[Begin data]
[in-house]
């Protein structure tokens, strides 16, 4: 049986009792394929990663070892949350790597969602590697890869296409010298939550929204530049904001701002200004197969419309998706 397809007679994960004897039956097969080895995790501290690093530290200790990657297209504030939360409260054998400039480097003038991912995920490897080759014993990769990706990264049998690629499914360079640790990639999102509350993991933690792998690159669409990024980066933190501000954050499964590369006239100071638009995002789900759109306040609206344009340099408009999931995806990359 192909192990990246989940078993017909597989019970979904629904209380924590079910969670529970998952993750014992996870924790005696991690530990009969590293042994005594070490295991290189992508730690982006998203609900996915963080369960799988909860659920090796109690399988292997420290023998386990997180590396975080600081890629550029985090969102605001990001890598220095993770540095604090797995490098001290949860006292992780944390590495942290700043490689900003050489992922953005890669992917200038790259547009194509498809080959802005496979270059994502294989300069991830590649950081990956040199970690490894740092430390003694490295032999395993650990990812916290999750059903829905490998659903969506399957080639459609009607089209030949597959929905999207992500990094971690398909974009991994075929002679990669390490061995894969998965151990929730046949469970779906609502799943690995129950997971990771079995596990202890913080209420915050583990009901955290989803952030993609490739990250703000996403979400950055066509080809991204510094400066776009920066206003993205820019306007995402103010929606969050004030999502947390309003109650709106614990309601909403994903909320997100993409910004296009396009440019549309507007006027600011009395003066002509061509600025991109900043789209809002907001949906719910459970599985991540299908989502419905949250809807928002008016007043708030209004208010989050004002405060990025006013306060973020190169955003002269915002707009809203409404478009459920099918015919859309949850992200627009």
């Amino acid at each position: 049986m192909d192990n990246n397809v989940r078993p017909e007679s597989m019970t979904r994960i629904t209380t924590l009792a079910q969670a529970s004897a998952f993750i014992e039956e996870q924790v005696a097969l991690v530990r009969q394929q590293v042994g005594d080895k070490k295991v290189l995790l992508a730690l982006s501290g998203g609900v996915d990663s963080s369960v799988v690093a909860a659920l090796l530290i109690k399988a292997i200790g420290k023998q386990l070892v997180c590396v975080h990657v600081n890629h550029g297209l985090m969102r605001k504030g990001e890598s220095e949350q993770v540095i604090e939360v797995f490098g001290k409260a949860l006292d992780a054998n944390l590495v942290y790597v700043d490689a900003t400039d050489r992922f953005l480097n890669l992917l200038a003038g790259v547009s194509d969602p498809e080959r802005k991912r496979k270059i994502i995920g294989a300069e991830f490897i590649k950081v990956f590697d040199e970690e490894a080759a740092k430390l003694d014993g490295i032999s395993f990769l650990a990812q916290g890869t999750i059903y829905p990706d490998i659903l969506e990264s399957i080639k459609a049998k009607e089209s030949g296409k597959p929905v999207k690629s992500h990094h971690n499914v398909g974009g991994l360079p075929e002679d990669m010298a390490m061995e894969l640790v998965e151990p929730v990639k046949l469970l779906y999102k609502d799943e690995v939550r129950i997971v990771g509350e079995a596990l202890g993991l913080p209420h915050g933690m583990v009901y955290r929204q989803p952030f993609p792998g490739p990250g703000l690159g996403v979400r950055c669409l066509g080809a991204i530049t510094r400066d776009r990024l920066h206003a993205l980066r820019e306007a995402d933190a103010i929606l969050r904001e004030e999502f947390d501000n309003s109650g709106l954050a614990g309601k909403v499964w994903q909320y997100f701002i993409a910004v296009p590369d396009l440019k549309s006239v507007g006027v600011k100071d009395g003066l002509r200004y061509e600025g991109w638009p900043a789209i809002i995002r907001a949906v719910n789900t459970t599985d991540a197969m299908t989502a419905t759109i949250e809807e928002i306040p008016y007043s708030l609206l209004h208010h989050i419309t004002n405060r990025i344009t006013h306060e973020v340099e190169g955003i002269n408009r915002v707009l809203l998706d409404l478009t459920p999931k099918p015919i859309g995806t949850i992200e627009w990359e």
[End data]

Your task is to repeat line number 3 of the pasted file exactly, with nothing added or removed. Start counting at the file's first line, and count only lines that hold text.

């Amino acid at each position: 049986m192909d192990n990246n397809v989940r078993p017909e007679s597989m019970t979904r994960i629904t209380t924590l009792a079910q969670a529970s004897a998952f993750i014992e039956e996870q924790v005696a097969l991690v530990r009969q394929q590293v042994g005594d080895k070490k295991v290189l995790l992508a730690l982006s501290g998203g609900v996915d990663s963080s369960v799988v690093a909860a659920l090796l530290i109690k399988a292997i200790g420290k023998q386990l070892v997180c590396v975080h990657v600081n890629h550029g297209l985090m969102r605001k504030g990001e890598s220095e949350q993770v540095i604090e939360v797995f490098g001290k409260a949860l006292d992780a054998n944390l590495v942290y790597v700043d490689a900003t400039d050489r992922f953005l480097n890669l992917l200038a003038g790259v547009s194509d969602p498809e080959r802005k991912r496979k270059i994502i995920g294989a300069e991830f490897i590649k950081v990956f590697d040199e970690e490894a080759a740092k430390l003694d014993g490295i032999s395993f990769l650990a990812q916290g890869t999750i059903y829905p990706d490998i659903l969506e990264s399957i080639k459609a049998k009607e089209s030949g296409k597959p929905v999207k690629s992500h990094h971690n499914v398909g974009g991994l360079p075929e002679d990669m010298a390490m061995e894969l640790v998965e151990p929730v990639k046949l469970l779906y999102k609502d799943e690995v939550r129950i997971v990771g509350e079995a596990l202890g993991l913080p209420h915050g933690m583990v009901y955290r929204q989803p952030f993609p792998g490739p990250g703000l690159g996403v979400r950055c669409l066509g080809a991204i530049t510094r400066d776009r990024l920066h206003a993205l980066r820019e306007a995402d933190a103010i929606l969050r904001e004030e999502f947390d501000n309003s109650g709106l954050a614990g309601k909403v499964w994903q909320y997100f701002i993409a910004v296009p590369d396009l440019k549309s006239v507007g006027v600011k100071d009395g003066l002509r200004y061509e600025g991109w638009p900043a789209i809002i995002r907001a949906v719910n789900t459970t599985d991540a197969m299908t989502a419905t759109i949250e809807e928002i306040p008016y007043s708030l609206l209004h208010h989050i419309t004002n405060r990025i344009t006013h306060e973020v340099e190169g955003i002269n408009r915002v707009l809203l998706d409404l478009t459920p999931k099918p015919i859309g995806t949850i992200e627009w990359e």